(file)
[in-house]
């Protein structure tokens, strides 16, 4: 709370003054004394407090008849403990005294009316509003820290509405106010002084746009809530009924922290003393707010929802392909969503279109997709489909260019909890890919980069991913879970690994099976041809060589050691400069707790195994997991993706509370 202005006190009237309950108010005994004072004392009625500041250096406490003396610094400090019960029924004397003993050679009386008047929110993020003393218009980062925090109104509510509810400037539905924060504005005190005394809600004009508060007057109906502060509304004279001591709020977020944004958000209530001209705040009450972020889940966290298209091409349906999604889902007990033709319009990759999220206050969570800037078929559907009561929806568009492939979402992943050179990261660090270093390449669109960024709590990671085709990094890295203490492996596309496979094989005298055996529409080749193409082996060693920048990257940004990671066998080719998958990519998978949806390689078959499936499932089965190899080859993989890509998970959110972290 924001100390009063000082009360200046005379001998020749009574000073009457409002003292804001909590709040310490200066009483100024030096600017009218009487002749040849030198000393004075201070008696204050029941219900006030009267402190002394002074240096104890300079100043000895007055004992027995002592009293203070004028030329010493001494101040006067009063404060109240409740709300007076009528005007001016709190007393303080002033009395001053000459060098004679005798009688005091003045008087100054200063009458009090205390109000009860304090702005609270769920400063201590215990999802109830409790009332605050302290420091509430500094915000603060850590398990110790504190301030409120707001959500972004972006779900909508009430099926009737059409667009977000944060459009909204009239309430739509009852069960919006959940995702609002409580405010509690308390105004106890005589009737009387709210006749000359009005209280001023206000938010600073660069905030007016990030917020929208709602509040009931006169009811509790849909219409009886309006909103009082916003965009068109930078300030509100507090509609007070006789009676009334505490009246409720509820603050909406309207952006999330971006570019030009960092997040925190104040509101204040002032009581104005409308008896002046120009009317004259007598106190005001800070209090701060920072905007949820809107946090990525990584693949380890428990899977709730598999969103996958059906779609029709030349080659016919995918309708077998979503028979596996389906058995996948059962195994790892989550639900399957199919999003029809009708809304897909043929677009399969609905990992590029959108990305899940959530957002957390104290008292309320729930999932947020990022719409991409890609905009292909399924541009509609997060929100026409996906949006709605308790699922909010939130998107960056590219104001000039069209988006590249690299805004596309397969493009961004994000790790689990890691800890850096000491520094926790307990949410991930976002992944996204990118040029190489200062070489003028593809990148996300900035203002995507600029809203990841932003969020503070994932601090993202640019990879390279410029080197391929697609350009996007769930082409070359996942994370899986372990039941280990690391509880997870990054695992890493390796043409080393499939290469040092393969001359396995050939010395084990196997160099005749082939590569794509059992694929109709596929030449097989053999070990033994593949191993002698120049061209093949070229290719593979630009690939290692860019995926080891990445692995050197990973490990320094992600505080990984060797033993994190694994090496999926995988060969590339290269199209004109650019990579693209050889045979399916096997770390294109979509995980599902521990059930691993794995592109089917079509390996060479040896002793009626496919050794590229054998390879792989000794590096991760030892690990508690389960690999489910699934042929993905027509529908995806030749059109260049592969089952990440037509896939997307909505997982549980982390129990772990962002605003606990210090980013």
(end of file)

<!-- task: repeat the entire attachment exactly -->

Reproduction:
[in-house]
């Protein structure tokens, strides 16, 4: 709370003054004394407090008849403990005294009316509003820290509405106010002084746009809530009924922290003393707010929802392909969503279109997709489909260019909890890919980069991913879970690994099976041809060589050691400069707790195994997991993706509370 202005006190009237309950108010005994004072004392009625500041250096406490003396610094400090019960029924004397003993050679009386008047929110993020003393218009980062925090109104509510509810400037539905924060504005005190005394809600004009508060007057109906502060509304004279001591709020977020944004958000209530001209705040009450972020889940966290298209091409349906999604889902007990033709319009990759999220206050969570800037078929559907009561929806568009492939979402992943050179990261660090270093390449669109960024709590990671085709990094890295203490492996596309496979094989005298055996529409080749193409082996060693920048990257940004990671066998080719998958990519998978949806390689078959499936499932089965190899080859993989890509998970959110972290 924001100390009063000082009360200046005379001998020749009574000073009457409002003292804001909590709040310490200066009483100024030096600017009218009487002749040849030198000393004075201070008696204050029941219900006030009267402190002394002074240096104890300079100043000895007055004992027995002592009293203070004028030329010493001494101040006067009063404060109240409740709300007076009528005007001016709190007393303080002033009395001053000459060098004679005798009688005091003045008087100054200063009458009090205390109000009860304090702005609270769920400063201590215990999802109830409790009332605050302290420091509430500094915000603060850590398990110790504190301030409120707001959500972004972006779900909508009430099926009737059409667009977000944060459009909204009239309430739509009852069960919006959940995702609002409580405010509690308390105004106890005589009737009387709210006749000359009005209280001023206000938010600073660069905030007016990030917020929208709602509040009931006169009811509790849909219409009886309006909103009082916003965009068109930078300030509100507090509609007070006789009676009334505490009246409720509820603050909406309207952006999330971006570019030009960092997040925190104040509101204040002032009581104005409308008896002046120009009317004259007598106190005001800070209090701060920072905007949820809107946090990525990584693949380890428990899977709730598999969103996958059906779609029709030349080659016919995918309708077998979503028979596996389906058995996948059962195994790892989550639900399957199919999003029809009708809304897909043929677009399969609905990992590029959108990305899940959530957002957390104290008292309320729930999932947020990022719409991409890609905009292909399924541009509609997060929100026409996906949006709605308790699922909010939130998107960056590219104001000039069209988006590249690299805004596309397969493009961004994000790790689990890691800890850096000491520094926790307990949410991930976002992944996204990118040029190489200062070489003028593809990148996300900035203002995507600029809203990841932003969020503070994932601090993202640019990879390279410029080197391929697609350009996007769930082409070359996942994370899986372990039941280990690391509880997870990054695992890493390796043409080393499939290469040092393969001359396995050939010395084990196997160099005749082939590569794509059992694929109709596929030449097989053999070990033994593949191993002698120049061209093949070229290719593979630009690939290692860019995926080891990445692995050197990973490990320094992600505080990984060797033993994190694994090496999926995988060969590339290269199209004109650019990579693209050889045979399916096997770390294109979509995980599902521990059930691993794995592109089917079509390996060479040896002793009626496919050794590229054998390879792989000794590096991760030892690990508690389960690999489910699934042929993905027509529908995806030749059109260049592969089952990440037509896939997307909505997982549980982390129990772990962002605003606990210090980013």